In my long and storied past there have been many a handgun come and go, but there is one I deeply regret no longer owning. It’s the fabled Smith and Wesson Model #27 .357 magnum revolver. It was a beautiful bright blue N-framed powerhouse with a five inch barrel. I loved it.
It had a serrated target trigger and the extra wide target hammer, with a white outlined adjustable rear sight and a blaze orange ramped front sight. The bluing was deep and rich and looked as if it was always coated with a fine sheen of oil. On the top of the back strap there was some fine stippling to break up glare along the sighting plane. There were lines machined into the top of the barrel that also served to prevent glare. The stocks were the hand filling deep rich wood variety with the gold colored S & W emblem inset near the center.
At the time, this revolver was the Cadillac of the Smith and Wesson line. I was a big fan of the Dirty Harry movies and considered them to be my training films. In the movies Harry Callahan carried the infamous Model #29, 44 magnum with a 6 1/2 inch barrel. I didn’t feel like I could handle that much gun at that time, so I opted for the shorter barrel, but needless to say that five inch barrel was going to cause me many problems.
No one, I repeat with gusto, NO ONE had a holster that would fit this gun, it was such an odd duck. The model #27 could be ordered with a 3″ – 4″ – 5″ – 6 1/2″ and an 8 3/8″ barrel. There were many N-framed holsters for a four inch barrel around that met my needs, but absolutely none for the five inch version. I finally found a black swivel holster that the big gun would fit in, or so I thought.
This swivel holster attached to your gun-belt in the normal fashion and then reinforced leather went down a ways to a metal swivel. Below the swivel was a holster that had a leather strap that is supposed to hold the gun in the holster. I had seen all the TV shows like Adam-12 and I just knew that the LA police department used this style of a holster and if it worked for them, it would work for me.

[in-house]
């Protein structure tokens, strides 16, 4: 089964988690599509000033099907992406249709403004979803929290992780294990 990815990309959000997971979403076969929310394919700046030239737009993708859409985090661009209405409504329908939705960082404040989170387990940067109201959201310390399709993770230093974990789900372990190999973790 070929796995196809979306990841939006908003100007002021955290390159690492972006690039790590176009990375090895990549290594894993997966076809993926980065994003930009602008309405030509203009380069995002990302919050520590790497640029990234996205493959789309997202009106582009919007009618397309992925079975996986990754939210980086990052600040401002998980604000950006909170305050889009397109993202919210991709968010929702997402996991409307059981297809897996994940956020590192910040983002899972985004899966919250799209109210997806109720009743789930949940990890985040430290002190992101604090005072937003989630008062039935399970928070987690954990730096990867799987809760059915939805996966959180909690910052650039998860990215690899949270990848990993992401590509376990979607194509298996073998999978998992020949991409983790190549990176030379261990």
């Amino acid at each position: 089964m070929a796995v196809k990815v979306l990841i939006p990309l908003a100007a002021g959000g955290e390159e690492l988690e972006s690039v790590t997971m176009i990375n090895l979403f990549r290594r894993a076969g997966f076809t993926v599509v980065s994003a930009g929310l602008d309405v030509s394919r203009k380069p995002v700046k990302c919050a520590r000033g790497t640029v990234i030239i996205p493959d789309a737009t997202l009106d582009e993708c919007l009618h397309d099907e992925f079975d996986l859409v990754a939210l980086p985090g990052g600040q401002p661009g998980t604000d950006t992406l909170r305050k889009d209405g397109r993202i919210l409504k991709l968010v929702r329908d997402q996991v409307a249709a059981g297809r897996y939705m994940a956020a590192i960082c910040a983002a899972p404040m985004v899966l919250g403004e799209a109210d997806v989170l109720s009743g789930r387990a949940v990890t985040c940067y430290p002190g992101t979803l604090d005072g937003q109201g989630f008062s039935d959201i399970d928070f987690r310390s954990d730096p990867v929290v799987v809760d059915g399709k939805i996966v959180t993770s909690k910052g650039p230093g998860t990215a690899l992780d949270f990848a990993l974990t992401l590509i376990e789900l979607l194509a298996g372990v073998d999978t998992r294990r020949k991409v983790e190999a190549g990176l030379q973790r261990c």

So I went to work the next day and immediately realized there was a problem. Wearing a holster that held the handgun below your waist line made your weight press the weapon into your leg. This made for a most uncomfortable ride in the patrol car all day. Not long after I got the holster I was out of my patrol car pushing a stalled car out of the road when my beautiful new gun fell out of it and made a sickening sound as it skidded across the blacktop, scarring it forever.
The next day I called F-15 (a police supply house in Houston) and ordered a high rise, lined holster with a thumb break for the model #27. Although I never fired this particular gun, I carried it on duty at all times. (It’s hard to believe now that we didn’t train with our weapons at all back then.)
I was careful to wipe it down every day to keep it from rusting. Eventually though it started to show signs of rust on the back-strap. Being a neophyte I had failed to remove the stocks and apply gun oil to the frame and grip area, so rust abounded there. I cleaned it up and vowed never to forget that area of cleaning again.
This Model #27 helped me make my first felony arrest.
It was a hot summer day and I was in my patrol car parked under a large oak tree in the parking lot of the Red Barn. For you local folks you’ll remember that the Red Barn was a large dance hall located in Kemah on Highway 146. The oak tree is still there, but the Red Barn is long gone and has been replaced by a Texas First Bank building. I was about twenty at the time and I had written lots of traffic tickets and made a few misdemeanor arrests, but never a felony.
Anyway, as I was watching traffic a car came south from the Seabrook side and made a quick right turn onto FM 518. Now I had my radar set up on FM 518 and the posted speed limit was 45 miles per hour. I watched the numbers on the digital display rise quickly and when it reached 59, I locked it on the screen. I started the patrol unit, (a Ford LTD II) and activated my overhead lights and siren and began chasing this speeder down.